Children are scientists, finding wonder in the world around them, hypothesizing about why things happen, testing, and drawing conclusions. It’s no wonder, then, that at TCEE we provide them with the necessary tools to complete these explorations and continue finding amazement wherever they go.
In the classroom, there are many different tools we give the children to encourage their scientific discovery and exploration. While we may put these tools out with specific provocations to encourage their use, they are always available on our shelves for children to grab whenever they find something requiring further investigation.
At the beginning of our school year in Tziporim, the children squealed with delight when they found what we later came to know as a house centipede crawling across our classroom. They insisted on getting a closer look and observed as I carefully found a temporary home for our new friend. Immediately, we took out the colored pencils, paper, and clipboards, all crucial tools for any scientist who has made a new discovery. The children were thoughtful about which colors they would use and how they would represent this amazing discovery.
Recently, while thinking about Tu B’shvat, the children dug into a bucket of potting soil filled with all sorts of treasures from nature. Tasked with exploring, the children grabbed the necessary tools: magnifying glasses and eyedroppers. They made discoveries about the tools, not only about the objects they were exploring. One child said “This (acorn) is so small!” When a teacher prompted her by saying, “What happens when you put it under the magnifying glass?” she replied with, “It gets bigger!” Her amazement in discovering the use of the tool before her was infectious. Other children began to come over, oohing and aahing at the sight of the nature items under the magnifying glass.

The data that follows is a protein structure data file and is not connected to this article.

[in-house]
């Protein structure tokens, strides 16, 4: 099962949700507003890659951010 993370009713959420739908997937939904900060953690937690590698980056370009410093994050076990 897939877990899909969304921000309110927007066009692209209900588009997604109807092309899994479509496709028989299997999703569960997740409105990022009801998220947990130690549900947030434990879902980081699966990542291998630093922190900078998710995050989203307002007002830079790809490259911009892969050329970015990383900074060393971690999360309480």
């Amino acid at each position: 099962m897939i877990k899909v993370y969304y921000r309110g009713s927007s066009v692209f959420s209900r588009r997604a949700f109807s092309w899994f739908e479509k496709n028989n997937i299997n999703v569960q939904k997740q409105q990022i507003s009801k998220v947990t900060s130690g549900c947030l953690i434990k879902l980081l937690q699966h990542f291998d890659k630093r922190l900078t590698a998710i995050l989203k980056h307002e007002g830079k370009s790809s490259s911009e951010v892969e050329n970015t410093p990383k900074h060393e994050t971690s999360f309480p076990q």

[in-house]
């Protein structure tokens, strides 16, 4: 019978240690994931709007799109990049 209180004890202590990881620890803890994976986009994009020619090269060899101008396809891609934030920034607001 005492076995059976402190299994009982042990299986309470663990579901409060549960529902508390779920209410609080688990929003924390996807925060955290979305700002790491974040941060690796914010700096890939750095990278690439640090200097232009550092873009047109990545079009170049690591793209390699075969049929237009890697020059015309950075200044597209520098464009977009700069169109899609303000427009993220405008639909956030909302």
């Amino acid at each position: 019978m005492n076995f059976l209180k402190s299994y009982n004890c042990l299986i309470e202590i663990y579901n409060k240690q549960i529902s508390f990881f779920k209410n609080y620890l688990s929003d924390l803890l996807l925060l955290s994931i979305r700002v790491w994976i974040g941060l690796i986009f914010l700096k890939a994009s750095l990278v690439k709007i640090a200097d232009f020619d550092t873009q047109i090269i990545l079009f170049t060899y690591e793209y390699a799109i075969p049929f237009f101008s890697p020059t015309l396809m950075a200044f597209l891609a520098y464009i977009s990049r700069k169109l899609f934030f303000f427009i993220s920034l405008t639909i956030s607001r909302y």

Providing children with the tools they need lays the foundation for scientific thinking. If children see something interesting, they are more likely to grab some colored pencils and make an observational sketch if they have used these tools for this purpose before.
Scientific thought and inquiry is a skill required no matter where life takes these children, and TCEE is always here to help along the way by supporting the growth and development of these skills and thought processes.